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Calculate Triangular Arbitrage Lot Size

Have you ever wondered how to correctly size positions between the underlying pair and its synthetics to eliminate or hedge directional risk? This article describes  how to calculate triangular arbitrage lot size to fully hedge all exposure when initiating a triangular arbitrage trade. The arbitrage trade is at the heart of all good strategies that take advantage of inefficiency. In the forex market this means triangular arbitrage, so understanding how to correctly size positions to eliminate or minimize individual currency risk is very important.

Triangular Arbitrage Lot Size

Triangular Arbitrage Lot Size to capture 6 pip inefficiency synthetic pair
What triangular arbitrage lot size should be traded to capture this 6 pip inefficiency?
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  1. February 2, 2013 at 12:55 pm

    Hi Patrick and thanks for a really interesting article.
    I have no doubt of the theoretical principle involved here as you have done a fine job explaining the detail. I am, however, curious to know whether such a strategy could be profitably employed by the minnows in the market – independent traders of limited capital (like me). With only a six pip premium to chase, would there be a risk that the market could simply wash away our profits with slippage, or that the arbitrage opportunity would close before all trades were placed, leaving only the likelihood of an overall loss?
    Regards,
    Ron

    • February 2, 2013 at 11:26 pm

      Hi Ron,
      That’s a good point about the small size of the inefficiency. Six pips is likely insufficient to execute as a retail trader covering spread on three trades in addition to the substantial execution risk (one or more of the pairs could move unfavorably before execution). The pair that provides the bulk of the inefficiency will likely move before a fill can be made and thus you will find that the 6 pips has turned into 1-3 after execution, and in most cases will be less than the cost of executing three trades.

      One of the points that I think is important is that on a retail level, for the most part, chasing the risk free trade is a futile effort. There may be some limited arbs available but in order to not be qualified as toxic flow by a single broker, fills would need to be done on multiple brokers for the different legs of the trade so that you could fly under the radar. This starts to run into a technological issue at this point as simultaneously executing trades on multiple brokers (reliably) and then getting out of those trades is a significant technology accomplishment. This excludes all but the most tech savvy. And I don’t think this is the best way either.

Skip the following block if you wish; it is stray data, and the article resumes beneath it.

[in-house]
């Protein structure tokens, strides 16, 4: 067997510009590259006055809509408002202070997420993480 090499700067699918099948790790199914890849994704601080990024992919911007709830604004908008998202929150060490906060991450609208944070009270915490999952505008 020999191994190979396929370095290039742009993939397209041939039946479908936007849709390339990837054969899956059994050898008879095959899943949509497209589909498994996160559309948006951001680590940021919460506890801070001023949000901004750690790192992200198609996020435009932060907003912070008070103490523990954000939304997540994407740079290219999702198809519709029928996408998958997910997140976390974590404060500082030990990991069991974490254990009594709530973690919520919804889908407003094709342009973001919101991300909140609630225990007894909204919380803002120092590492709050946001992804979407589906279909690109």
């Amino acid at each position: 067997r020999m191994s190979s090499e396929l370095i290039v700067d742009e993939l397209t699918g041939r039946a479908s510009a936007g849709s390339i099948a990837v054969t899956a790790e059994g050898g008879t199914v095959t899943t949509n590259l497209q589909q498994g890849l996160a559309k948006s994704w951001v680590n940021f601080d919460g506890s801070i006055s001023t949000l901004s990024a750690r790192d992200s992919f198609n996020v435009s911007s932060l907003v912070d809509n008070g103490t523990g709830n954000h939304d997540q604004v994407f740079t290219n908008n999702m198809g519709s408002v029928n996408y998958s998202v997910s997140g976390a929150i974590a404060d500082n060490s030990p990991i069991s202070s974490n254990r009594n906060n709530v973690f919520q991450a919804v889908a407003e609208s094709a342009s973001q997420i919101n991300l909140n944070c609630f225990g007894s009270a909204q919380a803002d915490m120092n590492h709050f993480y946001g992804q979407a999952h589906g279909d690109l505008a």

For retail traders I suggest being willing to accept some directional risk in return for not guaranteed rewards but rewards that may be within the grasp of retail traders, and trading that is not looked on as toxic flow by the broker. This way your broker lets you keep trading even while you are making money, because it isn’t coming out of their pockets. The key is to understand the triangular arbitrage trade, and then to develop a strategy to play with the concept of one or more pairs being out of balance, and taking mean reversion trades to capture this statistical inefficiency, or to make outright directional trades based on the inefficiency. For more information see the last two sections in this article: “Which pair is out of balance”, and “Triangular Arbitrage Strategy Summary” found here:
      https://sites.google.com/site/marketformula/articles/triangular-arbitrage-101

      Make sure to follow the link on that page to the Forex Factory thread. It is well worth reading all the OP’s posts (even on other threads). There are some interesting ideas there that can help in developing a strategy from the inefficiency. For further reading do a search on Forex Factory for the “Three Pairs Hedging” threads. The renko thread is shorter and easier to figure out if you trace back to the OP’s posts in the first thread. Essentially you are still doing three trades, but just placing them in different order, driven from a renko chart (for instance), allowing the closing of each pairs’ renko to be the timing for the trades. From my tests, there is some merit to that idea depending on how you define the actual strategy. I have done some preliminary testing but have not had time to develop a full strategy from this idea.

      Patrick

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